November 13, 2006 at 8:33 am #238604
It never ceases to amaze me how quick nature is to move in when given a chance. When we purchased our little stone cottage the block was in a reasonably barren and poor state. Much of it still is. My first job was to create my composting beds. Along a small dividing iron fence I built 3 bays so I could have a constant rotating composting regime on the go. These are open beds covered with cardboard to keep moisture in. Within a short time the first blue tongue lizard appeared from somewhere and has taken up permanent residence there amongst the vast array of decomposer insects that made the beds home. After developing only a small part of the block and getting lots of mulch around at last count we had four blue tongues about of various sizes. This is while the block is still pretty well not developed.
The great surprise I got today was when topping up the latest active compost bin I discovered a frog under the cardboard cover. We have had our first rains in quite some time over the past day or so. I am still digging what I hope will be a frog pond when finished, and the back of the block really has nothing but some new fruit trees in it as the vegie beds are still under construction. For such a small habitat change as the composting bins so much is revolving around them. Get rid of the plastic fantastics and create some good old fashioned compost systems. You too may be amazed at what makes your place home.
cheersNovember 13, 2006 at 8:56 am #281709gringoMember
Sounds like u are starting the long, complex but fascinating journey about what makes your own piece of “sustainable living” happen for you.
Enjoy the journey:tup:November 13, 2006 at 9:22 pm #281710plumtreeMember
The whole process of composting is in itself fasinating! Peter is enjoying the added benefits of having wildlife move in. We have a rule that we never put in potato scraps, onions or pumpkin seeds. We have 3 beds that are approx 2m x 4m and the ‘stuff’ that comes out is miraculous. I do not want to highjack your thread but just want to agree on the many bebefits of going to trouble of composting!
PS your place sounds wonderful, please tell us more.November 14, 2006 at 3:24 am #281711scarecrowMember
Great to see you writing a log about your garden activities.
Sure looks like you will get frogs in that pond. The kids will love that! :tup:
I’m glad you’re getting help here about those sleeping trees.
Also for that citrus tree, white oil should help clear up the scale and probably other pests too. Here are some sites with homemade white oil recipes. But don’t make up too much coz you’ll only need enough for one tree! and don’t spray in hot weather so this week looks like a good time..
there’s another recipe here:
BTW Thanx for the mulberry jam it tastes great!! 😀November 19, 2006 at 12:05 pm #281712
Well vegie bed 7 of 8 is now ready for planting. Scarecrow thanks again for the seedlings, most were planted out today. We decided the bed next to the back water tank would become a herb bed. Close to the rainwater for keeping things going. Also gets a bit of shade in the afternoon.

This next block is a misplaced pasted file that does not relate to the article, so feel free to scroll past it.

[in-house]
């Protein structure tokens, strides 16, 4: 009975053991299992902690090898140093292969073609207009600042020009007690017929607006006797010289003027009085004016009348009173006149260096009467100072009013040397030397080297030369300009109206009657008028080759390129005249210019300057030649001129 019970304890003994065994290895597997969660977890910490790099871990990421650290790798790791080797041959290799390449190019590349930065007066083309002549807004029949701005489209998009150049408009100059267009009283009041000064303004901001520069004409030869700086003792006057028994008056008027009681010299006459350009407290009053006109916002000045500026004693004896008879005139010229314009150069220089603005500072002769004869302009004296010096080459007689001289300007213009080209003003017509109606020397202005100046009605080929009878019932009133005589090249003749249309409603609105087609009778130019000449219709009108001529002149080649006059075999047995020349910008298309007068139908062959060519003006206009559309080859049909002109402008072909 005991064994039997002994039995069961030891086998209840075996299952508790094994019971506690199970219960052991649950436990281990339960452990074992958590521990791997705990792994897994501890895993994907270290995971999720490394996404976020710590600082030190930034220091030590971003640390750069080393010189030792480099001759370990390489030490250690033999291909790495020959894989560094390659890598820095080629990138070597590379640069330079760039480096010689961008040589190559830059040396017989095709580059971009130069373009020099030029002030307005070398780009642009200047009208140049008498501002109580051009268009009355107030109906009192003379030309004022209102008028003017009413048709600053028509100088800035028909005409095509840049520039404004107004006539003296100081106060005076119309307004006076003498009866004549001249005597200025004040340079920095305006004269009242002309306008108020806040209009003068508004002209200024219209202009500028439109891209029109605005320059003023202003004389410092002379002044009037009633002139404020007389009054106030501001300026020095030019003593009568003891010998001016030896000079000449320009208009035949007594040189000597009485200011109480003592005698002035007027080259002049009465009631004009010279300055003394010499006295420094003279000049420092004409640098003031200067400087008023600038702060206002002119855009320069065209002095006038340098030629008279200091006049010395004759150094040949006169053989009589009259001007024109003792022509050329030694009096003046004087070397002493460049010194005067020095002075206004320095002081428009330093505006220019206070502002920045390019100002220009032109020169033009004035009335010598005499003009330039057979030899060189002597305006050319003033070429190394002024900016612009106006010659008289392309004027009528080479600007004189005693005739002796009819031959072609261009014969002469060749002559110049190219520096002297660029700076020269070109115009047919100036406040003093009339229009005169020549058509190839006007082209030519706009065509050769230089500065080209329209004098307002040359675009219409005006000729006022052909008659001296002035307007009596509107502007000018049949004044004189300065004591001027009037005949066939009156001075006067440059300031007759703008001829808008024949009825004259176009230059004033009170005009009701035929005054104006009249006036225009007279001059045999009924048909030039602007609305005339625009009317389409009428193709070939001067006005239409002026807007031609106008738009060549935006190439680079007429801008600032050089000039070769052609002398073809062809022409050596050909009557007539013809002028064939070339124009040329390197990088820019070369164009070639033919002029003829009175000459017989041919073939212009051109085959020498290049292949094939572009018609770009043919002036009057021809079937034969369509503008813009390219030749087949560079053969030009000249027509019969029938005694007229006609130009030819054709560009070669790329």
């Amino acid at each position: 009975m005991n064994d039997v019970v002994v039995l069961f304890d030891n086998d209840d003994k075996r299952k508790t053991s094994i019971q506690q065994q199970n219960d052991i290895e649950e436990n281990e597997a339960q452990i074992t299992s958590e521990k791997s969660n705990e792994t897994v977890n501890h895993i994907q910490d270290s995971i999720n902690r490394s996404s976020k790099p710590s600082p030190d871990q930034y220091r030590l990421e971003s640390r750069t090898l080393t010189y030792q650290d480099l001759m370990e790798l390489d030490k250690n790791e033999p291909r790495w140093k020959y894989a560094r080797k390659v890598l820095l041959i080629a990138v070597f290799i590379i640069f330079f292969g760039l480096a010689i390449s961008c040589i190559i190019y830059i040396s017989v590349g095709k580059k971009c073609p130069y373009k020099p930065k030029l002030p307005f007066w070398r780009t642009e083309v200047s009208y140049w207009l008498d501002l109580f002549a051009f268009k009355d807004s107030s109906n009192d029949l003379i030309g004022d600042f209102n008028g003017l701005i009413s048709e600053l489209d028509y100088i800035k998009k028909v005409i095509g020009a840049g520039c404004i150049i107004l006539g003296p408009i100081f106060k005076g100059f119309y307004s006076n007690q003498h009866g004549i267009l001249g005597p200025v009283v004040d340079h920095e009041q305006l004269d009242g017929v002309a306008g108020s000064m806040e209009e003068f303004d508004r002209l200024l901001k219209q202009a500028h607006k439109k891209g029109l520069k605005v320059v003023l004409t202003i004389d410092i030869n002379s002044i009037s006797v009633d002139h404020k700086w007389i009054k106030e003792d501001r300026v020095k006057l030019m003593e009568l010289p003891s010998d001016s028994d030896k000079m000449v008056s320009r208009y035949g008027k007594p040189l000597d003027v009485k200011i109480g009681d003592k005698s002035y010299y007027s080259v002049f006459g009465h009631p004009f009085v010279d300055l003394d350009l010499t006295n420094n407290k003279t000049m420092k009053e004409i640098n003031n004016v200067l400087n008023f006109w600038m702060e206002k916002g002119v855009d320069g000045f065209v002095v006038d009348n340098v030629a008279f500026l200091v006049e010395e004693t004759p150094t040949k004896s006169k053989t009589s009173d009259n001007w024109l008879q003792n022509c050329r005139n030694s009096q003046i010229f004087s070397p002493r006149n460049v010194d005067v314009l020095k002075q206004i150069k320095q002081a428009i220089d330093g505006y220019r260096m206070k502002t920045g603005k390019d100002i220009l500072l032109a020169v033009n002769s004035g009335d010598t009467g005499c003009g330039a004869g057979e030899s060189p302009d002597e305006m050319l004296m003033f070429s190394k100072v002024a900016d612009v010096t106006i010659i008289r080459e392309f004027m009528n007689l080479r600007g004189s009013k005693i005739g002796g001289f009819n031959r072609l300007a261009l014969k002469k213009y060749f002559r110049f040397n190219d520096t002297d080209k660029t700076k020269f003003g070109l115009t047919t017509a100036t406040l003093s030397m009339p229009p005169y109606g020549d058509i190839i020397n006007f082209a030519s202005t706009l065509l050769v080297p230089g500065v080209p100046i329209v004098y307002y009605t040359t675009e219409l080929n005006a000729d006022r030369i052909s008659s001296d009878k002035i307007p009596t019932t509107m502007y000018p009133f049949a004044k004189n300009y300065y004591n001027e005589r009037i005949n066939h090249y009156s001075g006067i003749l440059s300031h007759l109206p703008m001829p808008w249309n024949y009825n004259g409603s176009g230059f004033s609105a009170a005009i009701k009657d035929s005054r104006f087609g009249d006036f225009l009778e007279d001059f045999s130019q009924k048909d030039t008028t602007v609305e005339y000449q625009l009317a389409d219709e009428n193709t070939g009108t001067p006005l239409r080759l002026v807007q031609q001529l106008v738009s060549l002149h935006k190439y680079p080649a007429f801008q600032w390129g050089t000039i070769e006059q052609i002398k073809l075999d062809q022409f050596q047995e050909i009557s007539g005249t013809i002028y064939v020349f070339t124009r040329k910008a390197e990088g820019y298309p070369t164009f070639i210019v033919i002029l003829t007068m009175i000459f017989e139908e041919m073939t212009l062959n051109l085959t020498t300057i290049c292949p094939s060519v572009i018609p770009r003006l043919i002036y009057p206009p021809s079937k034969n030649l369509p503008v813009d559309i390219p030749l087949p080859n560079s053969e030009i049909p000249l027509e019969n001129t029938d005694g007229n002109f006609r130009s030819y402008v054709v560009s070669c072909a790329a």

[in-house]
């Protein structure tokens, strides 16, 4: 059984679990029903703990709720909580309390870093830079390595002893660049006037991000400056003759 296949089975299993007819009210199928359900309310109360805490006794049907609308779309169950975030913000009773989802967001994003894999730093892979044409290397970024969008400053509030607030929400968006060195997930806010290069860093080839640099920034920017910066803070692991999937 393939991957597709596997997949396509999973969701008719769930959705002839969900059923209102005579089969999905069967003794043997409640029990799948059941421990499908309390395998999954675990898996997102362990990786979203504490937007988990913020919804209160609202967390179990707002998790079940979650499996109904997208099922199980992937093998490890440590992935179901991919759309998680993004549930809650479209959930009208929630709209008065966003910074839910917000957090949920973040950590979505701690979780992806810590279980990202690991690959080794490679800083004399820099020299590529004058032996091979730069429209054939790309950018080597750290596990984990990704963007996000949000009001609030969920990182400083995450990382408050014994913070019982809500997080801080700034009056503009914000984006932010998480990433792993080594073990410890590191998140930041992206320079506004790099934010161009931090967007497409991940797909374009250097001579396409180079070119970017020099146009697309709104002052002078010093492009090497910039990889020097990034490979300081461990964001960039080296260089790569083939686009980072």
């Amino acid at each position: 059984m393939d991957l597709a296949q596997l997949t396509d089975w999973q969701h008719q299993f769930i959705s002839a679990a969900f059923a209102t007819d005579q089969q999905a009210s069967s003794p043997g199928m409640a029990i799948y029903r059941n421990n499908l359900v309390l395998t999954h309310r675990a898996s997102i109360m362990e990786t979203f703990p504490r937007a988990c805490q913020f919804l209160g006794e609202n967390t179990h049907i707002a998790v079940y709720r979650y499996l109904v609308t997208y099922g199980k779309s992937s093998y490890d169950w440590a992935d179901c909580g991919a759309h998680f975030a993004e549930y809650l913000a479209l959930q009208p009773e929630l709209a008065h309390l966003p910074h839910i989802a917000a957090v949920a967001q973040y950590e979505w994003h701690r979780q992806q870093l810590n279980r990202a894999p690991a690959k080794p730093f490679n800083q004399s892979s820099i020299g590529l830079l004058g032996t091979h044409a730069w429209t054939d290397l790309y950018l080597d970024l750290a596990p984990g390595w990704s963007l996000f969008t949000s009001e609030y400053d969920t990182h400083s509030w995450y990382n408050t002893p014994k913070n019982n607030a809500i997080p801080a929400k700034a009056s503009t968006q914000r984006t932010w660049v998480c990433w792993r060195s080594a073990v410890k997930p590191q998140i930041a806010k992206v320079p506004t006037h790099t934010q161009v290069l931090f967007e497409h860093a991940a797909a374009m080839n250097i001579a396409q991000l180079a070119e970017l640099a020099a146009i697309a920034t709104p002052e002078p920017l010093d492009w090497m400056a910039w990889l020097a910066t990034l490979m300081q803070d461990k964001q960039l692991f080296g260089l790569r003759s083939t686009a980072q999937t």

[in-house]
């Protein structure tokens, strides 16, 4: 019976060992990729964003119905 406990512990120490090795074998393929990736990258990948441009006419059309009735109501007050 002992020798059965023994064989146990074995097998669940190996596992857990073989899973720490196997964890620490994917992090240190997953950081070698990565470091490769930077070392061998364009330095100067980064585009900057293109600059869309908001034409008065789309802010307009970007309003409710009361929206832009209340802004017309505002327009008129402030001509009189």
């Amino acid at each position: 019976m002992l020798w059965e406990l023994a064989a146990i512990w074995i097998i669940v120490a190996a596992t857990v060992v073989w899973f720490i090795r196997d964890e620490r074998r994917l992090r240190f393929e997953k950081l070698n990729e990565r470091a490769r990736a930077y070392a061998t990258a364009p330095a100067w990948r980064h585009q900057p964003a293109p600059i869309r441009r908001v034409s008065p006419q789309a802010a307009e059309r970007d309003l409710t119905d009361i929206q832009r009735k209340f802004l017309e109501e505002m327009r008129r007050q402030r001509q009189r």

With many rabbits inhabiting the vacant blocks next door I am hoping my repairs to the fences will hold them out.
As much as I like Galahs they are beginning to get destructive on the Almond. maybe get the kids swing under it for awhile.
For those in SA does anyone know if there is a group that can help get rid of sparrows? I had a sparow eradication program help remove them when I lived in the NT and hoping something similar about here. Their agressive behaviour keeps the native birds away.
cheersNovember 19, 2006 at 9:29 pm #281713kathyMember
We have hares in the adjoining bushland that are the size of my dogs. Ive even seen them during the day. I know they would dearly love to come over and sample my veges but the 2 staffies do border patrol and keep them on their side of the fence. Keeps them busy at night. So if you keep a dog in that back yard it might keep the rabbits at bayNovember 20, 2006 at 10:01 am #281714
Good idea Kathy, only problem my red heeler, ridgeback, dingo cross which sounds like she should be a good rabbiter is just a tad lazy. Only thing she scares is people who haven’t been licked to death by her.:lol:December 9, 2006 at 7:51 am #281715
Well the long dormant plum has finally decided to wake up. Good growth at last.
Now if only the pear would follow suit……..December 22, 2006 at 2:22 am #281716
Cruising about the vegies of late I have discovered another of the great advantages of open bed composting. The wild tomato and pumpkin surprise. As open compost beds generate less heat they destroy fewer seeds. Yes i know this means a few weeds but picking the odd weed is good exercise. This is far outweighed by the growth of these little self sown gems that pop up around the place. Being a bit eclectic in my vegie design if they are strong enough to grow them let them. Probably do better than some of my own propagating efforts.:lol:January 7, 2007 at 4:23 am #281717
Well the local fox discovered that our house is no longer vacant – last night about 2 AM got up to a noise near the back door. Opened it and sure enough a fox was under the verandah snooping about. The surprise was my normally lazy dog which has up until now ignored every other form of life that visits (thank goodness as she leaves the blue tongues alone), shot past me and was in hot pursuit of fleeing fox. Fox was far too fast but at least it got a scare.
Of course this means i will need to be a lot more vigilant in locking up the chooks of a night. 😆January 7, 2007 at 7:33 am #281718beccaMember
Love reading about your garden, Peter, and I don’t know if I mentioned but I think your avatar is great too! Glad to hear that the fox hasn’t taken any chooks yet, it’s so devastating when that happens.
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